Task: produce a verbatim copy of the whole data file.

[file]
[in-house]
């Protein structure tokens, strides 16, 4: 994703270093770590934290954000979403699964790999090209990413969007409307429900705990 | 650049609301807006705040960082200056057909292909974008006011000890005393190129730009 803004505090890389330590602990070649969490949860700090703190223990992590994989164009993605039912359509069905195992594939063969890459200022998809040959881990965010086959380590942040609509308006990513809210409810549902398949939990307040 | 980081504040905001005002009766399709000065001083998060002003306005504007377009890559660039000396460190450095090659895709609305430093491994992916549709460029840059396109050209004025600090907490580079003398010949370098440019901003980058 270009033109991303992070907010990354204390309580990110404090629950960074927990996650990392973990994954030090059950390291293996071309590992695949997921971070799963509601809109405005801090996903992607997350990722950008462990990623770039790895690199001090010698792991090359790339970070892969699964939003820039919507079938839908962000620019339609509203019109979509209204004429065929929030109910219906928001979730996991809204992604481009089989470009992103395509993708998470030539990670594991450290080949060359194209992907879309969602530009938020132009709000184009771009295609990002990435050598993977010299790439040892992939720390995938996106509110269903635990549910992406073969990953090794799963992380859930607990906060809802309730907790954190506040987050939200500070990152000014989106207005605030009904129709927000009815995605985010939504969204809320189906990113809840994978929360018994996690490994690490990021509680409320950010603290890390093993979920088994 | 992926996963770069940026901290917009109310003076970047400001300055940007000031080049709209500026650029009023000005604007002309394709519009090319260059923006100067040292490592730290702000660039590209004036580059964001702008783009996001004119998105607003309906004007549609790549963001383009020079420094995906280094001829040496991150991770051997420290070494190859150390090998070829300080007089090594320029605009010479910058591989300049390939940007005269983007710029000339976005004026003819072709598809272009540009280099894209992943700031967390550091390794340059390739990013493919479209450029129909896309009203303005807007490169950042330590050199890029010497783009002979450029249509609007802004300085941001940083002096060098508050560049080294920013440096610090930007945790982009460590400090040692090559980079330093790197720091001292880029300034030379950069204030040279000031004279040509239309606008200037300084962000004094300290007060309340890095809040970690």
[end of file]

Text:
[in-house]
């Protein structure tokens, strides 16, 4: 994703270093770590934290954000979403699964790999090209990413969007409307429900705990 | 650049609301807006705040960082200056057909292909974008006011000890005393190129730009 803004505090890389330590602990070649969490949860700090703190223990992590994989164009993605039912359509069905195992594939063969890459200022998809040959881990965010086959380590942040609509308006990513809210409810549902398949939990307040 | 980081504040905001005002009766399709000065001083998060002003306005504007377009890559660039000396460190450095090659895709609305430093491994992916549709460029840059396109050209004025600090907490580079003398010949370098440019901003980058 270009033109991303992070907010990354204390309580990110404090629950960074927990996650990392973990994954030090059950390291293996071309590992695949997921971070799963509601809109405005801090996903992607997350990722950008462990990623770039790895690199001090010698792991090359790339970070892969699964939003820039919507079938839908962000620019339609509203019109979509209204004429065929929030109910219906928001979730996991809204992604481009089989470009992103395509993708998470030539990670594991450290080949060359194209992907879309969602530009938020132009709000184009771009295609990002990435050598993977010299790439040892992939720390995938996106509110269903635990549910992406073969990953090794799963992380859930607990906060809802309730907790954190506040987050939200500070990152000014989106207005605030009904129709927000009815995605985010939504969204809320189906990113809840994978929360018994996690490994690490990021509680409320950010603290890390093993979920088994 | 992926996963770069940026901290917009109310003076970047400001300055940007000031080049709209500026650029009023000005604007002309394709519009090319260059923006100067040292490592730290702000660039590209004036580059964001702008783009996001004119998105607003309906004007549609790549963001383009020079420094995906280094001829040496991150991770051997420290070494190859150390090998070829300080007089090594320029605009010479910058591989300049390939940007005269983007710029000339976005004026003819072709598809272009540009280099894209992943700031967390550091390794340059390739990013493919479209450029129909896309009203303005807007490169950042330590050199890029010497783009002979450029249509609007802004300085941001940083002096060098508050560049080294920013440096610090930007945790982009460590400090040692090559980079330093790197720091001292880029300034030379950069204030040279000031004279040509239309606008200037300084962000004094300290007060309340890095809040970690």